Granatelli (MM copy) vs MM K-member Kit Install

Cliff notes (for those with limited reading comprehension skills, a common issue with owners of Honda Civics and Ford Mustangs)
Maximum Motorsports
+Some comments from Jack Hidley about GMS
+excellent fitment
+customer service actually helpful
+can provide information about suspension and springs and stuff like that
+OMG delrin bushings
+used solely as a vanity item by racing car type people
+detailed instructions with images
-costs more money
-powdercoat not quite as glossy as GMS k-member
+cheap (in cost) MM-style k-member, cosmetic copy != exact copy (below)
+powdercoat is glossy
+doesn't fall apart
+only your steering rack, engine, alignment, and entire front suspension depend on it. the perfect combination to cut corners on quality and fitment
-instructions were a joke, should have included a paper stating "we ripped off, go there for instructions"
-cheap (in construction / quality / customer service).
-a cosmetic imitation, calling it a copy would be a compliment
-sloppy workmanship, terrible fitment.
-don't expect any sales or technical support
-extremely minute chance of the a-arm brackets ripping off rofl

Thanks to Art's Performance Parts for the excellent customer service. Granatelli service sucks. If you buy a part from them, hope it never breaks. It was extremely difficult just to TRY to get the parts I PAID FOR the first time around. They will lie to you without hestitation.
Short story: Being cheap (of course), I had ordered a Granatelli K-member kit which included a K-member, A-arms, and front coilover conversion. I received the Granatelli K-member and coilover kit in about two weeks, and the A-arms were "backordered". After over 3 months of "backorder" and over 2 months with the car on jack stands, Art shipped me the Maximum Motorsports MMKMP-27 K-member kit and I just paid the difference in price and sent the Granatelli k-member back. The whole time Granatelli was posting online how they had sold over 90 sets in the last 3 months. I guess more lies to generate sales (bandwagon technique?).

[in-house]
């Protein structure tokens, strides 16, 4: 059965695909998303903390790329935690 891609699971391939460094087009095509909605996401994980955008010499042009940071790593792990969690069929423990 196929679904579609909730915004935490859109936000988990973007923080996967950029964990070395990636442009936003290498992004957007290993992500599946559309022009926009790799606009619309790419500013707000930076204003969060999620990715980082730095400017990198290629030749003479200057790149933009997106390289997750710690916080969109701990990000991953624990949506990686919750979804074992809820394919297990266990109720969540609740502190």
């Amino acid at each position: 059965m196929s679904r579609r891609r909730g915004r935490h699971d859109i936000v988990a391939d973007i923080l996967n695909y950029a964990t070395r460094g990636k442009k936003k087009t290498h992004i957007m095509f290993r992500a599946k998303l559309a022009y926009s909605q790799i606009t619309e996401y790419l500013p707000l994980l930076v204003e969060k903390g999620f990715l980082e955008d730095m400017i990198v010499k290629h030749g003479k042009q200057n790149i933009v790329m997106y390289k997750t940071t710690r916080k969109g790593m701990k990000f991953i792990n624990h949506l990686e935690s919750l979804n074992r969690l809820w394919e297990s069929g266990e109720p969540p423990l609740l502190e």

Yay compare.

The interwebz says that GMS original (black color) K-members are made in India. There were no markings of where the parts were made on the box or on any of the parts. Supposedly Granatelli's "new" platinum series K-member is built "in house" (in the USA? lolz). But during the "backorder", Chris@GMS said both style control arms are coming in at the same time. Oh how odd? Platinum series comes in Griggs-style powdercoat color, both MM and Griggs in one package!

Some on car pics

-GMS costs less.
-The powdercoating on the GMS is more glossy than the MM.
-MM includes big ballin stickers pre-applied to the K-member
-Weight difference is very small. The GMS was slightly lighter, analog scale showed less than 1lb difference
-Some differences in metal thickness
The GMS inner control arm mounting points are ~40% thinner than the MM ones D= Maybe should've skimped somewhere else
There is an old thread on about the LCA mounting tabs failing on the track. JR Granatelli claimed it was a Griggs K-member that Granatelli was selling. The guy/victim said it was definitely not a Griggs piece.

-The welders for GMS need more practice. The welds may (or may not) be strong enough, but they're just sloppy. Seriously, it looks like it was welded by a beginner or someone that simply doesn't care. Good enough for welding my eBay muffler I got for $10 shipped, not so good for things THAT HOLD THE ENGINE AND FRONT SUSPENSION
The bonus material near the front control arm mount is especially nice
-The GMS driver's side steering rack tube is welded about halfway outside of the main tube, whereas the MM goes completely inside.
I had tried installing the steering rack onto the GMS but the fitment was so tight/bad I decided to wait until the A-arms arrived to try again, which never happened. In contrast, the rack installed onto the MM without issues, everything fit together nicely.
-MM allowed a bit more side-to-side adjustment compared to GMS. The front-to-back adjustment was very limited and about the same for both.
-GMS comes with an older style, straight rear brace. MM comes with a curved brace to fit a road-race oil pan.
Both had to be spaced lower a bit. The straight brace was too close to the oil pan and the curved brace was too close to the bellhousing. The MM allows a little bit more ground clearance since the bolt head is inside the brace.
-GMS coilover sleeves were meant for "universal" fit (non-Bilstein), so duct tape mode is required for Bilstein struts (thanks to for the trick/info, but didn't/couldn't end up using it)
-GMS reuses the front lower control arm bolts. They include mega thick aluminum steering rack bushings which push the rack about 1" forward so the stock bolts can be reused. MM comes with low profile control arm bolts to clear the steering rack
-GMS "road race" 400lb springs are 12" long. MM Hypercoil 400lb springs only come in 8" or 10" lengths
-As far as I know, GMS doesn't offer a Delrin bushing option for the front LCAs

Measured a couple other places, but didn't take pictures since they were the same
GMS K-member MM K-Member

High resolution pictures
Weld quality and the "design" differences
More photos from 2k2gt's install thread. PDF mirror in case the pictures die

Strut and coilover sleeves
OD of Bilstein (MM2) strut
OD of Tokico D-Spec strut
ID of MM Bilstein coilover sleeve
ID of GMS coilover sleeve
GMS coilover installed (with duct tape mod)
MM coilover installed

Rear brace and coilover kits
GMS straight rear brace

MM curved rear brace

On car pics